US ambassador to Yemen says ready to solve Safer tanker crisis

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Oil tankers pass through the Strait of Hormuz, December 21, 2018. (Reuters)
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The US ambassador to Yemen met with the Yemeni foriegn minister. (Saba Net)
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Updated 12 July 2020

US ambassador to Yemen says ready to solve Safer tanker crisis

  • US fears the FSO Safer could break up sparking environmental disaster
  • Houthis have previously blocked experts from accessing the ship

RIYADH: The US ambassador to Yemen said Washington is ready to help in solving the crisis of an abandoned oil tanker at risk of exploding in the Red Sea. 

Ambassador Christopher Hensel said the US is keen on helping given that the FSO Safer poses such a threat.

Speaking during a meeting with the Yemeni foriegn minister, he also expressed his appreciation to the efforts by the Yemeni government to reach stability in the region. 

With 1.1 million barrels of crude on board, the Safer is deteriorating badly and could rupture at any time, with disastrous results for Red Sea marine life, UN and other experts have warned.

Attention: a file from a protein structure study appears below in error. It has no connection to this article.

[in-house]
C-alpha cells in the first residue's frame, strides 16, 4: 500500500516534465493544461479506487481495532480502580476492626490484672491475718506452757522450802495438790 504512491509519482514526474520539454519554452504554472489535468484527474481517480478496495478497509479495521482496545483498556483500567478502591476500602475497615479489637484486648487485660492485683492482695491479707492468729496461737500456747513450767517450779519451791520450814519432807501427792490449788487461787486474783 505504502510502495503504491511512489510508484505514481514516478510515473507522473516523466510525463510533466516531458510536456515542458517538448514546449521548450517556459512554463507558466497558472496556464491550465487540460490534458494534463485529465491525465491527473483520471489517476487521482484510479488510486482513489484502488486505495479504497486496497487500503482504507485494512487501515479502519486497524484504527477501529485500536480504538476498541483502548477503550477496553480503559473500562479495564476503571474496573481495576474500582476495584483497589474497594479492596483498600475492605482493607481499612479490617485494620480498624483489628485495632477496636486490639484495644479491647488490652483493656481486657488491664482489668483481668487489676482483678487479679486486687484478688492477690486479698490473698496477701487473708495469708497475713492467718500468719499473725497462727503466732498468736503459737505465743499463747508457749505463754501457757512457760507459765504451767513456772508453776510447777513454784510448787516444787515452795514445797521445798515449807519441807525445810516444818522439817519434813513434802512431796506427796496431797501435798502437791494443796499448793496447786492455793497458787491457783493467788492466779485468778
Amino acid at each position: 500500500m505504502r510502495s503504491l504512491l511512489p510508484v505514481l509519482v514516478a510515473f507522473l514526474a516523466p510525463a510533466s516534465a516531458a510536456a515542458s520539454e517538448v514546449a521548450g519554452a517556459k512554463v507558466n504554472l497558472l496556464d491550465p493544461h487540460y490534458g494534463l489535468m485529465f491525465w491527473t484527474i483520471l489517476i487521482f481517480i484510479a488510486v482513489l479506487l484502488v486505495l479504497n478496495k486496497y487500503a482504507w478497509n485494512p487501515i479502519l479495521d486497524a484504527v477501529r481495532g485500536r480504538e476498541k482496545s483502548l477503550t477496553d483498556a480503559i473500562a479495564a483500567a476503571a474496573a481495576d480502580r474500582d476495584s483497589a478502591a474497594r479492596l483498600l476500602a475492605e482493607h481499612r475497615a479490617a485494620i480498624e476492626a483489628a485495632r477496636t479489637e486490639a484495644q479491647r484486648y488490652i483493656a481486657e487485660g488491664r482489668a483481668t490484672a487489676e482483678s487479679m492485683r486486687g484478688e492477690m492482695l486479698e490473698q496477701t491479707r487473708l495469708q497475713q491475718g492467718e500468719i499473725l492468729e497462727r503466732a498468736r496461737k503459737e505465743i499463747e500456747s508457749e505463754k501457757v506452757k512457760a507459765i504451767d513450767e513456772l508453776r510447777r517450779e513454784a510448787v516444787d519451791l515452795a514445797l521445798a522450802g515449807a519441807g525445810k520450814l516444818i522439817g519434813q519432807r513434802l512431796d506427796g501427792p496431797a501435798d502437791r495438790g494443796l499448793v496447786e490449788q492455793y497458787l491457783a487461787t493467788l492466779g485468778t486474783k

The 45-year-old ship is anchored off the port of Hodeidah under the control of the Iran-backed Houthi militia, which initially blocked UN efforts to send a team of experts to assess its condition. 

Sources on Sunday told AFP that the Houthis gave UN inspectors the green light to inspect the decaying tanker. 

The UN Security Council will hold a special meeting on Wednesday to discuss the crisis, after water entered the vessel's engine room “which could have led to disaster,” UN spokesman Stephane Dujarric said on Friday.

*With AFP


Algeria eases coronavirus restrictions, including travel curbs and curfew

Updated 24 min 14 sec ago

Algeria eases coronavirus restrictions, including travel curbs and curfew

  • In June, Algeria resumed some economic activity, mainly in the construction and public works sectors
  • The new measures include lifting a travel ban between 29 provinces until the end of the month

ALGIERS: Algeria said on Saturday it will further ease its coronavirus lockdown, including shortening an overnight curfew, lifting some travel curbs and allowing large mosques to reopen.
The North African country has recorded 34,155 coronavirus infections, with 1,282 deaths.
In June, it resumed some economic activity, mainly in the construction and public works sectors, and allowed the reopening of some businesses.
The new measures include lifting a travel ban on 29 provinces from Aug. 9 until the end of the month. During that period, a curfew will be shortened and will run from 11 p.m. to 6 a.m. from the current 8 p.m. to 5 a.m., the government said.
Mosques with a capacity of more than 1,000 worshipers can reopen from August 15, though weekly prayers on Fridays, which are usually attended by larger numbers of people, will remain banned throughout the country.
The use of air conditioners in mosques remains banned, as does a prohibition of access for women, vulnerable people and children under 15 years, the government said.
Algeria ended a curfew and travel restrictions for its remaining 19 provinces in July.